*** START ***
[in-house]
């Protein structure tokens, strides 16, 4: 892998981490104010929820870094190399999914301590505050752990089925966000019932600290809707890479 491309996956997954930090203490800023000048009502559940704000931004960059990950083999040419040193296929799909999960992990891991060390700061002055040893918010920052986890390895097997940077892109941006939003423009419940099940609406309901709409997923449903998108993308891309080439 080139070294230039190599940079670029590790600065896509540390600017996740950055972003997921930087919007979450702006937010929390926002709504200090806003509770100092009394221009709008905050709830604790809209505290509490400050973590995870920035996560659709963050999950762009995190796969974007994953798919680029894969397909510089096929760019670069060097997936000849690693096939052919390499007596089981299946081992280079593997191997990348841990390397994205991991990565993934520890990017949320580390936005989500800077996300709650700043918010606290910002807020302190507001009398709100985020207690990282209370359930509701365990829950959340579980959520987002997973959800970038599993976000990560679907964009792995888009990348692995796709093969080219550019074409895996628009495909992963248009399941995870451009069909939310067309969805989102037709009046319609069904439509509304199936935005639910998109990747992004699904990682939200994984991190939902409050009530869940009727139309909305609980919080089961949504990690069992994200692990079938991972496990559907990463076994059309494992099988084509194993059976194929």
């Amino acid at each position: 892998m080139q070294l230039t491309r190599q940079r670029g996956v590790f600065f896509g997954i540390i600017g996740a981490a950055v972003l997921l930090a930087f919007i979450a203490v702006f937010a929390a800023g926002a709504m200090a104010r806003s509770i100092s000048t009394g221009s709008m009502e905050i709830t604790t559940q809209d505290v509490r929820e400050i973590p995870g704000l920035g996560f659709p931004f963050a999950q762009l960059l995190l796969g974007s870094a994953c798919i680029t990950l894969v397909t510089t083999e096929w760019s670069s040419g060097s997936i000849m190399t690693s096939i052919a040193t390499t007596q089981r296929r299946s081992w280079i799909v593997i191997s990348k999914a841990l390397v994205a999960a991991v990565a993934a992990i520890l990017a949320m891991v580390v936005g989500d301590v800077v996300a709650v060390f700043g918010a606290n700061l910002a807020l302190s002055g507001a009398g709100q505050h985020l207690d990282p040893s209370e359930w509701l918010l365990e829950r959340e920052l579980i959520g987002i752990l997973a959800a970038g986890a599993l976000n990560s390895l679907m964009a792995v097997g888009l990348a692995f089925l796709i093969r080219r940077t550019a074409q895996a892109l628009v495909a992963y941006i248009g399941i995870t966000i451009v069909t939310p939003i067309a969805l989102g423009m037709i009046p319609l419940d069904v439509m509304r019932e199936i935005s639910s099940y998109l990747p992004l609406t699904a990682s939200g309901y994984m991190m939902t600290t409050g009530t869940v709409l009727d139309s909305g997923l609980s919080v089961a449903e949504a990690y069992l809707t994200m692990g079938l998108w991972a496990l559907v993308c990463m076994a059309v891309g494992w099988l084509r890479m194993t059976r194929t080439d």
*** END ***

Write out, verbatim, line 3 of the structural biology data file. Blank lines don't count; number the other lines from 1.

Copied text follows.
């Amino acid at each position: 892998m080139q070294l230039t491309r190599q940079r670029g996956v590790f600065f896509g997954i540390i600017g996740a981490a950055v972003l997921l930090a930087f919007i979450a203490v702006f937010a929390a800023g926002a709504m200090a104010r806003s509770i100092s000048t009394g221009s709008m009502e905050i709830t604790t559940q809209d505290v509490r929820e400050i973590p995870g704000l920035g996560f659709p931004f963050a999950q762009l960059l995190l796969g974007s870094a994953c798919i680029t990950l894969v397909t510089t083999e096929w760019s670069s040419g060097s997936i000849m190399t690693s096939i052919a040193t390499t007596q089981r296929r299946s081992w280079i799909v593997i191997s990348k999914a841990l390397v994205a999960a991991v990565a993934a992990i520890l990017a949320m891991v580390v936005g989500d301590v800077v996300a709650v060390f700043g918010a606290n700061l910002a807020l302190s002055g507001a009398g709100q505050h985020l207690d990282p040893s209370e359930w509701l918010l365990e829950r959340e920052l579980i959520g987002i752990l997973a959800a970038g986890a599993l976000n990560s390895l679907m964009a792995v097997g888009l990348a692995f089925l796709i093969r080219r940077t550019a074409q895996a892109l628009v495909a992963y941006i248009g399941i995870t966000i451009v069909t939310p939003i067309a969805l989102g423009m037709i009046p319609l419940d069904v439509m509304r019932e199936i935005s639910s099940y998109l990747p992004l609406t699904a990682s939200g309901y994984m991190m939902t600290t409050g009530t869940v709409l009727d139309s909305g997923l609980s919080v089961a449903e949504a990690y069992l809707t994200m692990g079938l998108w991972a496990l559907v993308c990463m076994a059309v891309g494992w099988l084509r890479m194993t059976r194929t080439d």